Dry Roasting May Up Peanut Allergic Potential




This is Scientific American 60-Second Health. I'm Dina Fine Maron. Got a minute?
Exposure to peanuts can be deadly to people with an allergy.
But here's a finding that could start to thwart the peanut threat:
peanuts that are dry roasted may be more likely to trigger an allergic reaction than do their raw counterparts.
At least that's the case in mice.
The study is in the Journal of Allergy and Clinical Immunology.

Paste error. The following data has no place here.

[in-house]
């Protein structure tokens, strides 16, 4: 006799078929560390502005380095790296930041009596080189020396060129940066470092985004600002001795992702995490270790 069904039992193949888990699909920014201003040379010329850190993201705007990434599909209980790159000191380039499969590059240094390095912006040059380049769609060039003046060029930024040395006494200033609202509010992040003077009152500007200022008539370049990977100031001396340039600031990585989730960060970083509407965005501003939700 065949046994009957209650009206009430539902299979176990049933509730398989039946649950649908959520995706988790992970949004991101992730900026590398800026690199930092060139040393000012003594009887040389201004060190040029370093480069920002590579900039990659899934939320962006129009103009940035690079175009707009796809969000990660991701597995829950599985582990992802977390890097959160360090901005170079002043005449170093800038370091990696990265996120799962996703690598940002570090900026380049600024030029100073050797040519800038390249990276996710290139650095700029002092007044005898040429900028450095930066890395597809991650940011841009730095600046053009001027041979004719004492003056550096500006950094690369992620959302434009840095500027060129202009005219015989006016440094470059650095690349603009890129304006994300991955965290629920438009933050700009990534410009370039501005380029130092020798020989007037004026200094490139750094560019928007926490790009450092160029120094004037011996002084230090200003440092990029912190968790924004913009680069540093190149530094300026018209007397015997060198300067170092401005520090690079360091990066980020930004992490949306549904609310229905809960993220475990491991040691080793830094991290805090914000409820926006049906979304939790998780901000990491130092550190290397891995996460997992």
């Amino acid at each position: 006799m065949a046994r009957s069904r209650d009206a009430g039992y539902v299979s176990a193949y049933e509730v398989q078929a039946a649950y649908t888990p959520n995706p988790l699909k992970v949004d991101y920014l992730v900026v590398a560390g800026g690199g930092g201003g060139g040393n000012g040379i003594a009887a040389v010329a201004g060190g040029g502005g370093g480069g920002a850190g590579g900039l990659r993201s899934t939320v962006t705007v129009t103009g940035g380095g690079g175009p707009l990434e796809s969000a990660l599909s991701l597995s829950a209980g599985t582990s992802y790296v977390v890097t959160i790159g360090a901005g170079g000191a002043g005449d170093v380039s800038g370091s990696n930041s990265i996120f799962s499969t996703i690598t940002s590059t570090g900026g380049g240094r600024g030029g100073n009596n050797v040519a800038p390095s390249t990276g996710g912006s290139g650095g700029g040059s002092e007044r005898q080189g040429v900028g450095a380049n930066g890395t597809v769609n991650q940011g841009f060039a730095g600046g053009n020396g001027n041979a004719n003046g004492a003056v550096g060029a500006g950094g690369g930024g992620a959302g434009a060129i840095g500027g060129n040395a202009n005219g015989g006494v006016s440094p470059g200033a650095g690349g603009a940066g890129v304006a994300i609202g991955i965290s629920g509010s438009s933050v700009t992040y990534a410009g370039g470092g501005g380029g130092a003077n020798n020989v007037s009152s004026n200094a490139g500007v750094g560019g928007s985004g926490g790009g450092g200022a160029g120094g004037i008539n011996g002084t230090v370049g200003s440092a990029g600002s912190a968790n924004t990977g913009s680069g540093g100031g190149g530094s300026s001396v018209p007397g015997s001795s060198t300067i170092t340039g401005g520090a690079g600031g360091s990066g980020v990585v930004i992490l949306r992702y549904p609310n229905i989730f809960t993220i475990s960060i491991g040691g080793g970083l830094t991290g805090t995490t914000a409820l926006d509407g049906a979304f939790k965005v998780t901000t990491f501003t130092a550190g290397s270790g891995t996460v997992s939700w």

Researchers looked at how the immune systems of mice respond to purified proteins from dry-roasted peanuts versus raw peanuts.
Temperatures required to dry roast peanuts, 160 degrees C or higher create chemical compounds that incite the mouse immune system.
If the findings extend to humans, it could help explain the difference in the higher incidence of peanut allergies in the western world compared with East Asia.
Peanuts are equally popular in both regions, but in the west, dry-roasted peanuts are more prevalent.
The researchers are now looking at ways to stop the formation of the compounds that cause trouble, in the hopes of developing a peanut that doesn't bite back.
Thanks for the minute, for Scientific American 60-Second Health. I'm Dina Fine Maron.